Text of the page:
What would you say if someone told you that your state’s emphasis on algebra was undermining math instruction?

What would you say if that someone was a math instructor?

What would you say if someone said algebra as emphasized — overemphasized — was undermining democracy?

Well, I’m saying the latter.

First, algebra vs. math. It sounds like a contradiction, but to hear a Texas math instructor explain it, as one did to me, it makes all the sense in the world.

It’s something the teacher wishes policy makers — so fixated on one-size-fits-all, conveyor-style education “fixes,” would hear.

He told me that school districts’ forced march to get students to state-set benchmarks, advanced algebra being at the end of lawmakers’ rainbow, has caused teachers to rush students through basic math. The result, he said: Far many students have only a cursory grasp of key concepts.

The teacher said that if policy makers really wanted students to master math, they would ease up on the throttle so that teachers could better reinforce the fundamentals.

This pace, this race, is the curse of “criterion-based” testing and top-down, rigid, “raise the bar” policies.

When everyone has to learn the same things at the same pace, some children won’t. Period. Of course, teachers, not unmanageable requirements, will be blamed for this.

Now, what was that about algebra vs. democracy? It’s a real duel, and democracy has been routed.

How is it that policy makers can be so concerned about advanced math and show so little concern for students’ grasp of how things work in their nation, their state, their community?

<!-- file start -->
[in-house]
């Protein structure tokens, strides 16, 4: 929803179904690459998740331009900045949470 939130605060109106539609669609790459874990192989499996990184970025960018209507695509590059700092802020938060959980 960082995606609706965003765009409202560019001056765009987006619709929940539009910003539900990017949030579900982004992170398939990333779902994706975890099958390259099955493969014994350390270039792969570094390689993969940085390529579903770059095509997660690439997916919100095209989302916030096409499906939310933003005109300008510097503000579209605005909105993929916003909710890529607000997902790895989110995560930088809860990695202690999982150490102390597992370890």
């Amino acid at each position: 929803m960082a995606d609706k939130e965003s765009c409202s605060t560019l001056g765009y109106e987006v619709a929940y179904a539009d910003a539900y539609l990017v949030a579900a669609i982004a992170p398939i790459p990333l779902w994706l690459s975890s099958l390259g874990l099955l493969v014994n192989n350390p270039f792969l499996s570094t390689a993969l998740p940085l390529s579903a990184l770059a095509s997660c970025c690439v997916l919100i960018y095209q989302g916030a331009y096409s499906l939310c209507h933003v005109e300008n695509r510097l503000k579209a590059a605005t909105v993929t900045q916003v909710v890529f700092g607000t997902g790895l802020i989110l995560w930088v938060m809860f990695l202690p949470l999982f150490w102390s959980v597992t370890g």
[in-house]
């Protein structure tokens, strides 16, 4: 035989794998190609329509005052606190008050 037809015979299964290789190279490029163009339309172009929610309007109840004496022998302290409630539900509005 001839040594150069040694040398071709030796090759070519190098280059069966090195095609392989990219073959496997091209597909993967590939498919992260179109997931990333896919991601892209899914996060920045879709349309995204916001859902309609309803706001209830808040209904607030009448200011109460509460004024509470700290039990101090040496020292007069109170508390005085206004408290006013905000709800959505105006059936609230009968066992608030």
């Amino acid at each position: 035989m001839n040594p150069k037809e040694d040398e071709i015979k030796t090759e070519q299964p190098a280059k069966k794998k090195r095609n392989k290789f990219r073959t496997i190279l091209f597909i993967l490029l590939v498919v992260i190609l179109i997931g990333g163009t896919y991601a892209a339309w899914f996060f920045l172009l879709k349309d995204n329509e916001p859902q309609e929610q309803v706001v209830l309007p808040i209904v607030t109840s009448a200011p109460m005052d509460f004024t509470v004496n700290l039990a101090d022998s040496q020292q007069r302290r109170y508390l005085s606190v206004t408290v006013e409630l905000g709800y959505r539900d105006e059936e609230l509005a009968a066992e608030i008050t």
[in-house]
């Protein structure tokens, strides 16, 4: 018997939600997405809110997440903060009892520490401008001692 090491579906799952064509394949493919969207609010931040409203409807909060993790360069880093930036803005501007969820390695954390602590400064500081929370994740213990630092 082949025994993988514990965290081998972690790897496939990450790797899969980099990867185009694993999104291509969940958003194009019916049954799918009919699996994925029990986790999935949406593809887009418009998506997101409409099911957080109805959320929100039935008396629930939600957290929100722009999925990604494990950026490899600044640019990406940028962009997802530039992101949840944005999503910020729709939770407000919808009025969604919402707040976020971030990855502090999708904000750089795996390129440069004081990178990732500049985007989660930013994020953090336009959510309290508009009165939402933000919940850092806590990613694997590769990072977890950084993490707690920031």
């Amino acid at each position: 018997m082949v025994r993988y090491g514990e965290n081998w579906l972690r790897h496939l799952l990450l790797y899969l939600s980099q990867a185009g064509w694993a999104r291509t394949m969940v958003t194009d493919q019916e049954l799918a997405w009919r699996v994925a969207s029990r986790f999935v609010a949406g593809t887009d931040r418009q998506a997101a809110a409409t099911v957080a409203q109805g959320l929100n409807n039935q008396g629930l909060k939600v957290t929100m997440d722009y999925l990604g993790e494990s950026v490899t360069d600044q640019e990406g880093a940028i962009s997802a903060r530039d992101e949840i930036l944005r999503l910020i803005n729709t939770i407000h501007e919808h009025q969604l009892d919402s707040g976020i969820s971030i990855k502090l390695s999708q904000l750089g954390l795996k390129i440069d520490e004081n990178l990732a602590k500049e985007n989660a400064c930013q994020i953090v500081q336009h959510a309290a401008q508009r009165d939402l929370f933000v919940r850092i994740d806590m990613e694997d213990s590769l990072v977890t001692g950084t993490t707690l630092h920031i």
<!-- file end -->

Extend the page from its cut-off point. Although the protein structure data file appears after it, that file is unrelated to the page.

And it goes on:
Recently the College Board announced that the new SAT will include questions about civics. That prospect should give educrats the quakes. By and large, our children are so bereft of an understanding of civics as to make Lady Liberty hop a boat for France.

Let’s face it. Our leaders are just as clueless about this national problem as is your average high school grad. Maybe they fear having a new generation that actually pays attention to what they do.

Why, sure. Where’s the relevance in all that in comparison to 5(-3x-2) – (y-3) = -4(4x + 5)+13?

We don’t want children wasting their time finding Crimea — or Oklahoma — on a map.

It’s not a direct equation that less emphasis on math means more emphasis on citizenship. But we could only hope.

Fortunately, policy makers are realizing that not all students are college-bound, and not all college-bound students need advanced algebra.

Texas has dumped a requirement that all students take four years of math, meaning more choices for those who choose a degree or career path that doesn’t require it. Florida has done the same thing. It no longer requires Algebra II for all.

California will no longer require all eighth-graders to take algebra. Now, don’t panic, all you regimentation freaks. After all, presumably, those students still have four grades and puberty left for that. And students so inclined can still put pedal to the metal, algebra-wise.

Somewhere one of America’s greatest college instructors is smiling over this.

Ralph Lynn, a legendary Baylor University history professor who wrote pithy commentaries in the local newspaper right up to his dying breath, was openly derisive about policy makers’ fixation on algebra. He knew how few college graduates really needed advanced algebra. At the same time, every adult needs to know what a mill levy is and why a sales tax is regressive.

No, I don’t assume that less emphasis on higher math will elevate the nation’s citizenship IQ. However, I will invite readers to suggest anything, absolutely anything, that would.

Longtime Texas newspaperman John Young lives in Colorado. Email: jyoungcolumn@gmail.com.